At a chunky 351 pages in a 6×9 format, it’s packed with tons of behind the scenes photographs and illustrations. The drawings by Richard Hescox that flash by almost too quick to see as Eddie Quist’s art in the film are a special treat, especially considering their powerful impact on the popular concept of werewolves. It’s also amusing to spot details such as the sketches of skulls in mid-shift labeled “Larry Talbot syndrome”. The only thing lacking is a table of contents, and perhaps an index to the interviews, which would make navigating the book a bit easier for those who haven’t memorized the plot.
“The Complete History of the Howling” by Bryn Curt James Hammond (Miami Fox Publishing), by contrast, covers every single movie in the franchise. It runs 128 pages in 9×12 format, is also richly illustrated by stills and behind the scenes photos including full-page illustrations, and has text arranged in a two-column format that recalls magazines like Fangoria.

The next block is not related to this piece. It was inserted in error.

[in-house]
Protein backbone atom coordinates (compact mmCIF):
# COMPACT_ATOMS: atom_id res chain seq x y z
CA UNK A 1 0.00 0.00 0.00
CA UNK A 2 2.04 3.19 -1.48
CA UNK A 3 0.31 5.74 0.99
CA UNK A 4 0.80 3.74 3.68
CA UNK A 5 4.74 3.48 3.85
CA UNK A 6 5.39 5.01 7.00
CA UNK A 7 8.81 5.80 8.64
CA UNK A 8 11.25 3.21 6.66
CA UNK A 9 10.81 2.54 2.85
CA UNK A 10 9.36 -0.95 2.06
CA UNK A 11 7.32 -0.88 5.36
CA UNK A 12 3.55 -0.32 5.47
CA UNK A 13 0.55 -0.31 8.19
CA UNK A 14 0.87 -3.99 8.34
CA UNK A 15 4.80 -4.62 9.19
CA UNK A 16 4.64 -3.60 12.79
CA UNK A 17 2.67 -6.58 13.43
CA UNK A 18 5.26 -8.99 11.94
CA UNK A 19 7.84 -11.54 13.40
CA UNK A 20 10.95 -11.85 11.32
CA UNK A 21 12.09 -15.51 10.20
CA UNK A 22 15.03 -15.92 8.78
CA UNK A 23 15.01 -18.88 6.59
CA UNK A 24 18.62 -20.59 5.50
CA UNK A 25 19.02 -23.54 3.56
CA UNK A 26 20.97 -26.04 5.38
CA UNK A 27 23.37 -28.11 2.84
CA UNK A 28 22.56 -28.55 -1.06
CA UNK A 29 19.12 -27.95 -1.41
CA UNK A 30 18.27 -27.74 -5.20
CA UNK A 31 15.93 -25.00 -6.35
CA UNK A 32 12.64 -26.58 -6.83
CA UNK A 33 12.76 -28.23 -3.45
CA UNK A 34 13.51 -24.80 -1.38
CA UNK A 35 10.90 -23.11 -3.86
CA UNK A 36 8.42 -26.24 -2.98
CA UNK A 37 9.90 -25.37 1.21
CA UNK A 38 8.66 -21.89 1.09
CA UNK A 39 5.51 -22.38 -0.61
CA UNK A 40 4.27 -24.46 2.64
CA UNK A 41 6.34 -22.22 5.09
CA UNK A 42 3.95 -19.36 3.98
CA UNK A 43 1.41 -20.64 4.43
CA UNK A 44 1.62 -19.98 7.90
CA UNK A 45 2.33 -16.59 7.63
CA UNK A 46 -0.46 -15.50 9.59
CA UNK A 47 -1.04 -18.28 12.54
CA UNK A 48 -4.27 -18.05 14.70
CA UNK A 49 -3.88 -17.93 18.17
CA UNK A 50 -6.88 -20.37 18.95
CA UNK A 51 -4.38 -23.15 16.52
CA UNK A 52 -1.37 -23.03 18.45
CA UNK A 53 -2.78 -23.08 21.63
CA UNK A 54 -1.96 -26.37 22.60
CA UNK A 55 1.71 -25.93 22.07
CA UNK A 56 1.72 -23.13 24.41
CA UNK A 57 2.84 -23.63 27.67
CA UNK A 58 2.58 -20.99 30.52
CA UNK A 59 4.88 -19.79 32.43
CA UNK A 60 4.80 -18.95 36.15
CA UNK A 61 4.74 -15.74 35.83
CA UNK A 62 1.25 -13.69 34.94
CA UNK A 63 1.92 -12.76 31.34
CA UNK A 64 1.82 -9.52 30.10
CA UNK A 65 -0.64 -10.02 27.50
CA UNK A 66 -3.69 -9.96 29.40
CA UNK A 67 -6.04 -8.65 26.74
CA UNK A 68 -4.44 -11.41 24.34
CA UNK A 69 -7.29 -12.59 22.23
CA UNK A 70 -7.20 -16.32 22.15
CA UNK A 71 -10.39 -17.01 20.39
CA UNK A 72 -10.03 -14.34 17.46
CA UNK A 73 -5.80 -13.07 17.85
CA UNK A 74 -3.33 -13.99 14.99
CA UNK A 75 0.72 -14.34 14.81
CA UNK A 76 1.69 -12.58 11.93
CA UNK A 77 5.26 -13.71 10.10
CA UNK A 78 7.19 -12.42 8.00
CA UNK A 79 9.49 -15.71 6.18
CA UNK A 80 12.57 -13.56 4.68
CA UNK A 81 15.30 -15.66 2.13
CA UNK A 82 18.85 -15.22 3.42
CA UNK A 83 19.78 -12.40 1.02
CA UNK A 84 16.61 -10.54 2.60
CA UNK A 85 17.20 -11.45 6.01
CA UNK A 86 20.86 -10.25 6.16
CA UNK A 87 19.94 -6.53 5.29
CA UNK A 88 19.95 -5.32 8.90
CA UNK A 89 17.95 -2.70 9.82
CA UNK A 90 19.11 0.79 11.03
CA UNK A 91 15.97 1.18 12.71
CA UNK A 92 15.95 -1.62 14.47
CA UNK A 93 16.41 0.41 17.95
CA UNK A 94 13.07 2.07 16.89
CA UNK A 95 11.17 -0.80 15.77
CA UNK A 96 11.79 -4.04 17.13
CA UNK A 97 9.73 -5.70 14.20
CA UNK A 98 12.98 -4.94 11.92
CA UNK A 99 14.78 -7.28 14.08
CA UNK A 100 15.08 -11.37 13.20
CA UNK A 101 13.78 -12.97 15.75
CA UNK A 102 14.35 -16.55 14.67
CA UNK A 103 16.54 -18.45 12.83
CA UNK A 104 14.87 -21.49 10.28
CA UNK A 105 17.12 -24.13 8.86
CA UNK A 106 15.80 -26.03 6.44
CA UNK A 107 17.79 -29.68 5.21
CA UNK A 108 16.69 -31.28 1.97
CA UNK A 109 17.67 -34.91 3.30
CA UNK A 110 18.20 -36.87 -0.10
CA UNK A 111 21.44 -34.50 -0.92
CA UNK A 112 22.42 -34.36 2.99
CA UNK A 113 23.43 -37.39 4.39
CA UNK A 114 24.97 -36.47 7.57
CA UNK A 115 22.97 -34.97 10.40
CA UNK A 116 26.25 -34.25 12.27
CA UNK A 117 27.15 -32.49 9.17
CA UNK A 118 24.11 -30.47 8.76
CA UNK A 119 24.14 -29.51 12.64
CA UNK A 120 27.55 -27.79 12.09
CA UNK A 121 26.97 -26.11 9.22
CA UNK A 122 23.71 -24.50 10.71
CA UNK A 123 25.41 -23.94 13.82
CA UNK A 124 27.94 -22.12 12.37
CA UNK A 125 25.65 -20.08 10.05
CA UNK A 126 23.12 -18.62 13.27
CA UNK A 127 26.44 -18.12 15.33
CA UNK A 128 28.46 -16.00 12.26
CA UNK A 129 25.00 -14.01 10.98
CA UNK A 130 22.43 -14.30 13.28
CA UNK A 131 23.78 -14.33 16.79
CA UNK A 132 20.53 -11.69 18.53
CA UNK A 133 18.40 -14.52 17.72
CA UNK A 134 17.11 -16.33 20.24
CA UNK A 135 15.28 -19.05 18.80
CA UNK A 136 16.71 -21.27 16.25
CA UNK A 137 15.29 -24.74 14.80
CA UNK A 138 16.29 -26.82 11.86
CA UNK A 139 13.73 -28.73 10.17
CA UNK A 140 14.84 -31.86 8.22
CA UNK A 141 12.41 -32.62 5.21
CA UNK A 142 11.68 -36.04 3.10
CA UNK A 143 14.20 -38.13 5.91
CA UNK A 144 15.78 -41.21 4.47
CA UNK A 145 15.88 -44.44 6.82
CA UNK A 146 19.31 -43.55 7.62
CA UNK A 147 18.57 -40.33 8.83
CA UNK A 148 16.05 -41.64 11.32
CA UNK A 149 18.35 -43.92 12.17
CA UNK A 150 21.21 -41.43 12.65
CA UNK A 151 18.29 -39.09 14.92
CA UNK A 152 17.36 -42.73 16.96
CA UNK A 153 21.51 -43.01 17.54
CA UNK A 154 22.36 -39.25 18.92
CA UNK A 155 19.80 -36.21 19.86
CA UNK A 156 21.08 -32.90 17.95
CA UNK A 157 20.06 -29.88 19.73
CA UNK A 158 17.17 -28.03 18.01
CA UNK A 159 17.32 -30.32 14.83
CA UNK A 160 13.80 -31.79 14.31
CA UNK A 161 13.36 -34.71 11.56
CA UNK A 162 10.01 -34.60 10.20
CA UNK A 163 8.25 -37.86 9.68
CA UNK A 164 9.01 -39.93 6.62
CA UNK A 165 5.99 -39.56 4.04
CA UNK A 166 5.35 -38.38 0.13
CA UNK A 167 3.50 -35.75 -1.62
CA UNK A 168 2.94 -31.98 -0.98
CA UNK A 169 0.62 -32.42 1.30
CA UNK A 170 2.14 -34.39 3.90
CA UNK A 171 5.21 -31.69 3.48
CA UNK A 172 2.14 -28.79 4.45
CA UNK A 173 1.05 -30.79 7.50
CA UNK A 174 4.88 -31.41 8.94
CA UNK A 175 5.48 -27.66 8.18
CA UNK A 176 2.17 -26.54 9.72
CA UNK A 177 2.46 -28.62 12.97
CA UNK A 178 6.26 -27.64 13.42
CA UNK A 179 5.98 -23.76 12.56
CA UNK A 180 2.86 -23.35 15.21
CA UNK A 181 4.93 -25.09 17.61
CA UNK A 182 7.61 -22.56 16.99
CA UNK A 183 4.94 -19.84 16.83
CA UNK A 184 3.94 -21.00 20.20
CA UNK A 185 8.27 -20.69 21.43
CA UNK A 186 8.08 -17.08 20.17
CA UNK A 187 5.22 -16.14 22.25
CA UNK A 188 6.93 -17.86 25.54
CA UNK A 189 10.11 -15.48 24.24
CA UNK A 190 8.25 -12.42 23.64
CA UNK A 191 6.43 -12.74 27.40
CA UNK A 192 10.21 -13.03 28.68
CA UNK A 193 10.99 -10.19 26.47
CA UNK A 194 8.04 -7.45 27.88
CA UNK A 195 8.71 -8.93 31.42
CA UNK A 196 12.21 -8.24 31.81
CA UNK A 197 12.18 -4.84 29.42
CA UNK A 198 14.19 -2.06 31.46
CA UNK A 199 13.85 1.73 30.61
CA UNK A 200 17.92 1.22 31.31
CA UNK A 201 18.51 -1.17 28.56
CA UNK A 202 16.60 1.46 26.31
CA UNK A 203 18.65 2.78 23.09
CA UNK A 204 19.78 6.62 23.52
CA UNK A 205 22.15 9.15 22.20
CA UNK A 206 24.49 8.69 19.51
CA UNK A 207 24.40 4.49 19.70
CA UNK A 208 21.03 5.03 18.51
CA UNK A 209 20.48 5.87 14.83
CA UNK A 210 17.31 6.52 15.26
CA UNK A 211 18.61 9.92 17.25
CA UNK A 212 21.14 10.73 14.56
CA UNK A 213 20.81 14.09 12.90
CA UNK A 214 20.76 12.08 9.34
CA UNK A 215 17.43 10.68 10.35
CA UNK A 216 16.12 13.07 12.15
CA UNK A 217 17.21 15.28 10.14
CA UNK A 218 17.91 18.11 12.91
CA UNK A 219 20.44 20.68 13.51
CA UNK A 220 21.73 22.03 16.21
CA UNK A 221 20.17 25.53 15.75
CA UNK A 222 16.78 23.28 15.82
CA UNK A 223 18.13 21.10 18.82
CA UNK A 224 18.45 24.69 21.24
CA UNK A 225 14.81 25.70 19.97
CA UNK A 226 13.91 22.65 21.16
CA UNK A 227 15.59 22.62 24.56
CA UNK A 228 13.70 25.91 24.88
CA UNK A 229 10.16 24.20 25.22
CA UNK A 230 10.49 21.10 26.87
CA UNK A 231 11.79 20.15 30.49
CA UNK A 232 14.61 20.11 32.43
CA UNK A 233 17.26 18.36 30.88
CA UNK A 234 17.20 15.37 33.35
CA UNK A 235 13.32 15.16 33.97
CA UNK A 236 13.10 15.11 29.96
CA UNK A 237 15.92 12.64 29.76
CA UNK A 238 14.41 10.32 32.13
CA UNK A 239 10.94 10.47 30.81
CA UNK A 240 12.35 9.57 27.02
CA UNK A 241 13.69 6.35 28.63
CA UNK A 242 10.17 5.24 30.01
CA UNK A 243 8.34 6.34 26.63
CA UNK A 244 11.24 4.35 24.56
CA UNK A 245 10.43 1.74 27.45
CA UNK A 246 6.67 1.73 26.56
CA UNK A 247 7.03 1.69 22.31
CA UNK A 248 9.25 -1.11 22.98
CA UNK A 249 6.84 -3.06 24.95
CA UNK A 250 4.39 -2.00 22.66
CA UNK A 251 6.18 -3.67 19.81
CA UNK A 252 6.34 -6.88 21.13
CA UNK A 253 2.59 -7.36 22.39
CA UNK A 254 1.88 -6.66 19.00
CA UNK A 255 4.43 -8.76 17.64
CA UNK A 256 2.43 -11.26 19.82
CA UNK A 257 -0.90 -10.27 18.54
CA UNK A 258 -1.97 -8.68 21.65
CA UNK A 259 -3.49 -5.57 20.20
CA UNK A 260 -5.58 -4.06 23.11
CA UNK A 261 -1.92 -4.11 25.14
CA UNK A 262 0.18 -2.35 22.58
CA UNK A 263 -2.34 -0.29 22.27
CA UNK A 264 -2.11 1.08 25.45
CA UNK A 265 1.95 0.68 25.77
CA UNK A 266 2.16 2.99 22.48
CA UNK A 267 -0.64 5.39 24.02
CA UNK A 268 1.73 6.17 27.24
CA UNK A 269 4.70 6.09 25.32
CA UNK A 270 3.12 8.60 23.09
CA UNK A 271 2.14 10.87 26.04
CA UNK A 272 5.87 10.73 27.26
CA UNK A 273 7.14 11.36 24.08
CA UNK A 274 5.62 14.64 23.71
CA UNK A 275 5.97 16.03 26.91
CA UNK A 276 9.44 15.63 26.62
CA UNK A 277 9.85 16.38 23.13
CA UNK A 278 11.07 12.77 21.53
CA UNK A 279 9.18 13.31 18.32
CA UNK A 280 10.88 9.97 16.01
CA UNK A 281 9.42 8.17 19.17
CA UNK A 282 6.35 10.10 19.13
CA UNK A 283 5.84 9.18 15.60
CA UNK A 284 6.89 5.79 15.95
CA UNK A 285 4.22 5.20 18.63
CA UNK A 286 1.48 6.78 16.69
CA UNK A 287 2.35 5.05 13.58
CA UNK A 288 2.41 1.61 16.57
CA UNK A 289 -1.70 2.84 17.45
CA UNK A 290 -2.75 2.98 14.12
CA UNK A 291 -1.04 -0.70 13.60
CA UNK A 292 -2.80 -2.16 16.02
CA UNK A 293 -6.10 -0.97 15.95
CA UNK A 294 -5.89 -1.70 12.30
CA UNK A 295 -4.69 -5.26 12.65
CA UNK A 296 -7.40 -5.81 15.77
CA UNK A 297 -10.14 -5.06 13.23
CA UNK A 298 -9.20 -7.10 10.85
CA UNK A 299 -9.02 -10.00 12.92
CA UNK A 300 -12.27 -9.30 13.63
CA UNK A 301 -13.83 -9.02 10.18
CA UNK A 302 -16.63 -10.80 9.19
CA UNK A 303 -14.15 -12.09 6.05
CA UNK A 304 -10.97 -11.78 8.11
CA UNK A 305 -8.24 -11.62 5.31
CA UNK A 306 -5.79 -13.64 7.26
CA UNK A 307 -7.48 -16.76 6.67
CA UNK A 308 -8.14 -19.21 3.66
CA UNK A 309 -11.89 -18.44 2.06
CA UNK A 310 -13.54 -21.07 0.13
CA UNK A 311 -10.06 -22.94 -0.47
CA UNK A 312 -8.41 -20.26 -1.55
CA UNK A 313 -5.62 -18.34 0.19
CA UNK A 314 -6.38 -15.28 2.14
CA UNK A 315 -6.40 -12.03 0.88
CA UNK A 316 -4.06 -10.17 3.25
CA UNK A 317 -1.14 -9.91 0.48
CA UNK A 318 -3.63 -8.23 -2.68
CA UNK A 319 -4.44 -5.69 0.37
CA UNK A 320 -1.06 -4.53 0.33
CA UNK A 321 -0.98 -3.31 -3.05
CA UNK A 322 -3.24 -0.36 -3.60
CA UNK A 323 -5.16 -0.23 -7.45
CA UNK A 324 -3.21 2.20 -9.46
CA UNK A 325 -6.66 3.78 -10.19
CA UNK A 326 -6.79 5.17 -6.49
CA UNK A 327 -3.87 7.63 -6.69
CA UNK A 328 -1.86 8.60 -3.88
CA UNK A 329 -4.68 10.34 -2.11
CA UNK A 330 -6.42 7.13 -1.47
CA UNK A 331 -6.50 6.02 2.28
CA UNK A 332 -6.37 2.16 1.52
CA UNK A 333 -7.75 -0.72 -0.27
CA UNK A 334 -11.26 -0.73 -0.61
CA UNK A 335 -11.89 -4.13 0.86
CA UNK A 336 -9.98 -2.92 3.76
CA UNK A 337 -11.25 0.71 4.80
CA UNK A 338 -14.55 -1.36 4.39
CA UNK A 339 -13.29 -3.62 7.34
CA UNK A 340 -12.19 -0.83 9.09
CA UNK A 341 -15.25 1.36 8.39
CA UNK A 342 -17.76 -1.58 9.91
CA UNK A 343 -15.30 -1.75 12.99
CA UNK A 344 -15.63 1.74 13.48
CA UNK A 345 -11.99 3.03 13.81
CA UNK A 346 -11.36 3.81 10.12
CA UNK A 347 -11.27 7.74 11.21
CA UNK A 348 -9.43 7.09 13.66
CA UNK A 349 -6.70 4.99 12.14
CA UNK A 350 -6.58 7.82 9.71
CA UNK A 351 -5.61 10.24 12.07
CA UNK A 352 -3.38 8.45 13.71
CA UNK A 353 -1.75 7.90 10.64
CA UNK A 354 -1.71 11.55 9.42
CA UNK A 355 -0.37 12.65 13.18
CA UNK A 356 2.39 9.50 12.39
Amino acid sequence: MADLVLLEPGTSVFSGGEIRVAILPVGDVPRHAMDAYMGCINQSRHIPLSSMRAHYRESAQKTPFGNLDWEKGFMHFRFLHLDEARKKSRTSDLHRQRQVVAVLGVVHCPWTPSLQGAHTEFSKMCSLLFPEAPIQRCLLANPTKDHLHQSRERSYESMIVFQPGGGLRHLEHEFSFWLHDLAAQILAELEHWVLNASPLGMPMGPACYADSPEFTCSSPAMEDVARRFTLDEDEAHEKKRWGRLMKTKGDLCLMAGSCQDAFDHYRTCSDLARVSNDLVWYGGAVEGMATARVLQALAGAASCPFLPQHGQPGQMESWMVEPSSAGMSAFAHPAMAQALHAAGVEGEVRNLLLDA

Currently film series are Serious Business, with studios competing to create merchandise-ready “universes” composed of interlocking high budget offerings, with varying degrees of success (compare the money-making juggernaut of the Marvel comics films to Universal’s stillborn “Dark Universe”). The Howling sequels were . . . not that. Right out of the gate, the second movie, Phillipe Mora’s “The Howling 2: Your Sister is a Werewolf” aka “Stirba: Werewolf Bitch” utterly fails as a horror movie but succeeds as a bizarro comedy. The third movie, by the same director, was even stranger, featuring were-thylacines complete with a marsupial birth scene. It’s easy to sneer at Mora’s attempt, but “The Complete History” describes working conditions that would tax any director, such as shooting with Czech film crews that didn’t speak English, being assigned an Assistant Director who was a KGB spy, and having to make do with secondhand monkey suits to serve for werewolves! In fact, the stories behind the sequels are far more entertaining than the movies themselves.